Pillbox

Artists of the Year showcase new creations

Vanessa German’s piece “America” offers powerful commentary on the American experience through 
homage to African-American folk art.  (credit: Samantha Ward/) Vanessa German’s piece “America” offers powerful commentary on the American experience through homage to African-American folk art. (credit: Samantha Ward/) Charlee Brodsky’s exhibit Good Dog features the artist’s dog, Max, as the “actor” in each of her photo books. (credit: Samantha Ward/) Charlee Brodsky’s exhibit Good Dog features the artist’s dog, Max, as the “actor” in each of her photo books. (credit: Samantha Ward/)

The Pittsburgh Center for the Arts is teeming with bright creations and new ideas. Charlee Brodsky and Vanessa German — who earlier this month were named 2012 Artist of the Year and Emerging Artist of the Year, respectively — are currently displaying the unique and intricate creations that earned them their titles.

German’s work, titled 21st Century JuJu: New Magic, Soul Gadgets and Reckoning, explores the concept of souls. Her statement reads, “I am thinking about the technology of the Soul; how I might go into the inside of the inside of the inside, what I got to do to git there, and how I attend to what I find [sic].”

Rooms feature statues of dark-skinned women, doll-like and eerie. Each figure possesses a presence and soul. Their attire is pieced together from an eclectic mix of odds and ends: Keys, light bulbs, animal statues, birds, mirrors, and pieces of Americana adorn the figures.

German’s work exhibits a strong commentary on the American experience, largely focusing on African-American and black folk art. In one room, a large ring of 14 statues adorned in American paraphernalia stare out past viewers. The first figure visible from the doorway sits atop a table labeled “America,” with rusty nails jammed into its torso and holding an American flag handkerchief.

German investigates the pain and presence of American culture in her work, and succeeds in displaying a powerful range of emotions through her figures. The body of work was created with the intention of showing only what German loves to create. According to her statement, she asked herself the question, “What comes from my most innate, original places?” and worked forward from that point.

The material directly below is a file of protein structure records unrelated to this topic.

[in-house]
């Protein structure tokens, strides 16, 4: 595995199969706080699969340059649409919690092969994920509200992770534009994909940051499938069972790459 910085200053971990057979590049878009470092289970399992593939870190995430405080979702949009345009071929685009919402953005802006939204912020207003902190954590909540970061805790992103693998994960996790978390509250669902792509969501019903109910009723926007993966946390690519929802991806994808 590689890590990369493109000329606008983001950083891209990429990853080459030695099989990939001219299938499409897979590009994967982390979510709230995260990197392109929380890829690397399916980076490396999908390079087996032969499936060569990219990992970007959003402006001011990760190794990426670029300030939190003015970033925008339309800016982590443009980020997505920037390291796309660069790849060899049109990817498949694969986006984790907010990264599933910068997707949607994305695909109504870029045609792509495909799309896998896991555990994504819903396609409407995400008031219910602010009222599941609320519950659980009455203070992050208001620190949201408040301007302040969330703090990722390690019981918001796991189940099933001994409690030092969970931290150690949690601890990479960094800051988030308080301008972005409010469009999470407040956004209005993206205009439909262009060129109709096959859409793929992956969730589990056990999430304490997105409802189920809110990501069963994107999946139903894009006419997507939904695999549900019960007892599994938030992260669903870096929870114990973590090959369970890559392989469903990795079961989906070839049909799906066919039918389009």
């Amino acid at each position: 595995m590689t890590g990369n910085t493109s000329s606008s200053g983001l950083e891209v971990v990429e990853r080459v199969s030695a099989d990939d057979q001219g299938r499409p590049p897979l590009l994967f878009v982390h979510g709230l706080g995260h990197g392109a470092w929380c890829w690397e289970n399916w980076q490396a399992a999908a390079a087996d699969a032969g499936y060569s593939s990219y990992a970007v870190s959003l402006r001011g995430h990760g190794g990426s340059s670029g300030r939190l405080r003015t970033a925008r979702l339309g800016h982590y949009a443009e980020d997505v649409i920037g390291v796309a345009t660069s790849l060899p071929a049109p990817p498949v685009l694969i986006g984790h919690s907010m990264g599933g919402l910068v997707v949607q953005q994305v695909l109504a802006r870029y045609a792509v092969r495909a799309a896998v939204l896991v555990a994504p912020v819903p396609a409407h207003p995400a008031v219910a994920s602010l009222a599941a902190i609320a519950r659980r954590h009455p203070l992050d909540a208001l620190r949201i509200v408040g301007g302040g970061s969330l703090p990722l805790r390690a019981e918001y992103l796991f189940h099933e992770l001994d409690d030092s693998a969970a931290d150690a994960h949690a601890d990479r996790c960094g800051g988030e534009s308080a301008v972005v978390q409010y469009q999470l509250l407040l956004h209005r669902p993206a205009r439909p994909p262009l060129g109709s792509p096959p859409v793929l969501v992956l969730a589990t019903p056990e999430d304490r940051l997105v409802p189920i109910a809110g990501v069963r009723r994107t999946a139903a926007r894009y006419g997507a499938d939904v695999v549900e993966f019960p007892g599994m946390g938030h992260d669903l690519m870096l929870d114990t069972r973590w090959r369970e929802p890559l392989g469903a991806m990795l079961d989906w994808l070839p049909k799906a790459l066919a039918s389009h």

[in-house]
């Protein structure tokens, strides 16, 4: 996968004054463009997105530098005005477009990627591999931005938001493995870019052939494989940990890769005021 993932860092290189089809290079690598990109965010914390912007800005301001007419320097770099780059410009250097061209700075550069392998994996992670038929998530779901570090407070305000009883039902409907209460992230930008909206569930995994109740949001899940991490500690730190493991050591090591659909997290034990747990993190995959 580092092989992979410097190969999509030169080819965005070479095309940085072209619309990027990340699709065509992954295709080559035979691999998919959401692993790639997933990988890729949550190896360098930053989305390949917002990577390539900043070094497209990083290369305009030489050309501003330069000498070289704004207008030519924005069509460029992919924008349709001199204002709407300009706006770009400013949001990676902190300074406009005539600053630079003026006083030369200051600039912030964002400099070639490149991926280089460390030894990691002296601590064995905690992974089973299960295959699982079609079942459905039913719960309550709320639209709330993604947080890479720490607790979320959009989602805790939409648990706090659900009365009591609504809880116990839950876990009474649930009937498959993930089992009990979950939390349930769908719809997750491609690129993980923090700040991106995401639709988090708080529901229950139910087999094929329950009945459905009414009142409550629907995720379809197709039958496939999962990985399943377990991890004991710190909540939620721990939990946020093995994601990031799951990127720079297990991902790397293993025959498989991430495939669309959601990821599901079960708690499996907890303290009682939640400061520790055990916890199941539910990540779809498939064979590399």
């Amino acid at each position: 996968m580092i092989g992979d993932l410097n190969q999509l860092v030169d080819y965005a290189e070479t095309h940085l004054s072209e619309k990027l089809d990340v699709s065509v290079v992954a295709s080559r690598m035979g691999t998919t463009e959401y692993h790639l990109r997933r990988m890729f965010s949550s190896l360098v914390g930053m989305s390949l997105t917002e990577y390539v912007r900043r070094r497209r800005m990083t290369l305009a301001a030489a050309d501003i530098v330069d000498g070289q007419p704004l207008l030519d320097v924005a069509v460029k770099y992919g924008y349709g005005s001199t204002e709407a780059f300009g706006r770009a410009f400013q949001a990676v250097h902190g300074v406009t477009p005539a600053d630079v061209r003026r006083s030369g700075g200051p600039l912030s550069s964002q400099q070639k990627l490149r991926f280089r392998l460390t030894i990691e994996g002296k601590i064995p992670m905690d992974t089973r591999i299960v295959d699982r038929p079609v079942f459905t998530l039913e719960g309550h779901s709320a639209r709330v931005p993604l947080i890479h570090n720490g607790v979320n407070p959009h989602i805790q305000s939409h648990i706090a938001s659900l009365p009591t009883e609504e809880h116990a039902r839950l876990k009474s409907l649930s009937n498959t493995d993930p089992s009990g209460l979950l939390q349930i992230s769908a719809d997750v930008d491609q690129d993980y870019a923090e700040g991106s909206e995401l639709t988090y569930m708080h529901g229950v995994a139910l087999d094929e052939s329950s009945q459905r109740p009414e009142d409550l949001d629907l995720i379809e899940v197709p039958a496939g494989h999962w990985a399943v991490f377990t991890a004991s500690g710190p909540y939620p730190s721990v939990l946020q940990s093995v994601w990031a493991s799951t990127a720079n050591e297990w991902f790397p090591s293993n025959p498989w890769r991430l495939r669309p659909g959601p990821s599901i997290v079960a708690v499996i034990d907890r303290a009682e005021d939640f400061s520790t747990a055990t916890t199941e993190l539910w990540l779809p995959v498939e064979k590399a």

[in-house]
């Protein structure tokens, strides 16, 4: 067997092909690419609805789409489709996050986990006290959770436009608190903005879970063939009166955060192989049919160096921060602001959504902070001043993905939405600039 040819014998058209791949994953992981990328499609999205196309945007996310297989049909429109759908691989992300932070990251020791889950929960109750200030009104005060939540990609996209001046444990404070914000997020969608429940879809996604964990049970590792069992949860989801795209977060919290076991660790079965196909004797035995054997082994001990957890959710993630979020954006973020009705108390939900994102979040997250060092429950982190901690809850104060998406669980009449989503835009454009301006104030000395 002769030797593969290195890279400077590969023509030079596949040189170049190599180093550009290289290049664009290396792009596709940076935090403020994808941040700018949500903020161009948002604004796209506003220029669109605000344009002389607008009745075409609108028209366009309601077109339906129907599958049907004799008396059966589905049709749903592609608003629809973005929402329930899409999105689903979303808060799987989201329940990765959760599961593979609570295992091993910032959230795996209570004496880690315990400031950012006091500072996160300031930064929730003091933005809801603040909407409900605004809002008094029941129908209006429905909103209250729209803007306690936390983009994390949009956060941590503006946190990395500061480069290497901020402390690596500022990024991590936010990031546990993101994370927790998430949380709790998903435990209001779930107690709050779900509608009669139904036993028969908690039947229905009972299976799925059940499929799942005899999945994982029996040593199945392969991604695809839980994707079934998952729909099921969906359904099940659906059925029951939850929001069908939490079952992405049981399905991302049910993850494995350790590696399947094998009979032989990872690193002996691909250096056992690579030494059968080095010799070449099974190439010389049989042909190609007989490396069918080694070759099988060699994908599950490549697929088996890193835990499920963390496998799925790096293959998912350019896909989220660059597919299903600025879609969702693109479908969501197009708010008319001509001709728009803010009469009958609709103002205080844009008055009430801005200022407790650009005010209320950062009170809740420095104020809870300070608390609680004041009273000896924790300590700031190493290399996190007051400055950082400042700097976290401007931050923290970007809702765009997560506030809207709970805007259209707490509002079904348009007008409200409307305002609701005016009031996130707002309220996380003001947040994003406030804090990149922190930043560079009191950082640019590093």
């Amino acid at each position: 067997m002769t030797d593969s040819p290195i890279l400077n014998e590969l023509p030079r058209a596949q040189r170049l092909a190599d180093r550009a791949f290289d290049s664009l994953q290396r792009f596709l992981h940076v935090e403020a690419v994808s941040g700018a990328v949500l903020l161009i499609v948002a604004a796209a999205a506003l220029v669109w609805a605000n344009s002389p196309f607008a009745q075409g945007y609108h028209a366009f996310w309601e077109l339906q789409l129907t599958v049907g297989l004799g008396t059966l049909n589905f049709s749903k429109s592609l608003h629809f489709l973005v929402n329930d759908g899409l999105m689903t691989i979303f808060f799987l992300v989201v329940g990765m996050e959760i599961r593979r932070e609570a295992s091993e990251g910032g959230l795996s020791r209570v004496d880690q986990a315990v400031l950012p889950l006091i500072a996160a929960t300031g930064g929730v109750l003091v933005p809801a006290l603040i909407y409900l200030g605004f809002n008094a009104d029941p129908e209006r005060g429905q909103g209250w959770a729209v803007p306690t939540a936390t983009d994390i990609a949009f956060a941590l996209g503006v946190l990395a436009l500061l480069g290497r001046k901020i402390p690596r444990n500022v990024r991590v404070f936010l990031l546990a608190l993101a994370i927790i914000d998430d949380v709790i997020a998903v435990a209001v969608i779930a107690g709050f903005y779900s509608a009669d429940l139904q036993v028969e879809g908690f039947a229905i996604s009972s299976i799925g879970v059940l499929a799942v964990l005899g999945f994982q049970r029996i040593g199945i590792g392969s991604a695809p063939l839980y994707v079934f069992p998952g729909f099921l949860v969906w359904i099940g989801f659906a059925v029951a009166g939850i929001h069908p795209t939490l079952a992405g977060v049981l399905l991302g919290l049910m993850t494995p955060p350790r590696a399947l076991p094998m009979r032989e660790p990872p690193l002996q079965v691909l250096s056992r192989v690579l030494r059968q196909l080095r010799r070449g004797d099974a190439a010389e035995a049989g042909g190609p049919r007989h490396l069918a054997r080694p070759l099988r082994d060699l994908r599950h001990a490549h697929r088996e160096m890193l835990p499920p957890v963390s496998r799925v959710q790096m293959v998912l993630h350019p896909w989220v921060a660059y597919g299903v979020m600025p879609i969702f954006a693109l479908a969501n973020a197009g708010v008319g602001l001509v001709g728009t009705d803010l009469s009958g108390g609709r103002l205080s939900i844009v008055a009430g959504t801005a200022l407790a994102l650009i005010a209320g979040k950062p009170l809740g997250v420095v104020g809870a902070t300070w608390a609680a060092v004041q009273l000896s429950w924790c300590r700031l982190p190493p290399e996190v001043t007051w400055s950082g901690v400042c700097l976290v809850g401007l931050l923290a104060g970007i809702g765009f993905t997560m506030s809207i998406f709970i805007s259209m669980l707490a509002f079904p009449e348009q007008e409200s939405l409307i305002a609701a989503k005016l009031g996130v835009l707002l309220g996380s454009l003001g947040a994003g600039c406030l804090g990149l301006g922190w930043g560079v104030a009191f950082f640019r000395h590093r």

German is a self-taught artist who currently lives and works in Homewood. Her process involves a collection of old kitchen materials, domestic items, old tools, and objects that people use in everyday life.

Brodsky’s work, featured on the second floor of the art center, displays a more subtle approach to creation. Her work appears in book form, pairing photographs of her dog, Max, with the words of famous poets, artists, and authors. She displays seven handmade books featuring Max with the words of William Shakespeare, Fyodor Dostoyevsky, Mary Shelley, Samuel Beckett, and John Muir.

The pictures and text mix in a pleasant, slightly humorous nature. Max, a small West Highland white terrier, is considered the “actor,” taking on different roles in each of Brodsky’s photo books. In one of the books, where the photos are paired with passages from Shelley’s Frankenstein, Max plays the role of a monster. In another of Brodsky’s photo books, called Dual Tracks, he is featured as an urban escapist, paired with lines from Muir.

The large prints of Max paralleled with the philosophical writings that Brodsky chooses gives the little white dog an oddly human quality to him. What appear to be his heart-wrenching thoughts on life and his surroundings document him as an unspoken philosopher. For example, a print from one of Brodsky’s other photo books, called The Artist, matches a forlorn picture of the small dog in a deserted alley with painter Mark Rothko’s musing, “Silence is so accurate.”

Brodsky’s statement on her exhibit, titled Good Dog, begins with “I didn’t start out as a dog photographer.” This particular exhibit is her first presentation of Max as her subject. A professor of photography in Carnegie Mellon’s School of Design, she pairs her photographs with famous writers “to get at the human condition,” she explains in the statement. “There is seriousness at its core, but there’s a lot of humor, too.” Brodsky’s past work has similarly focused on combinations of photographs and words, though largely in collaboration with other authors.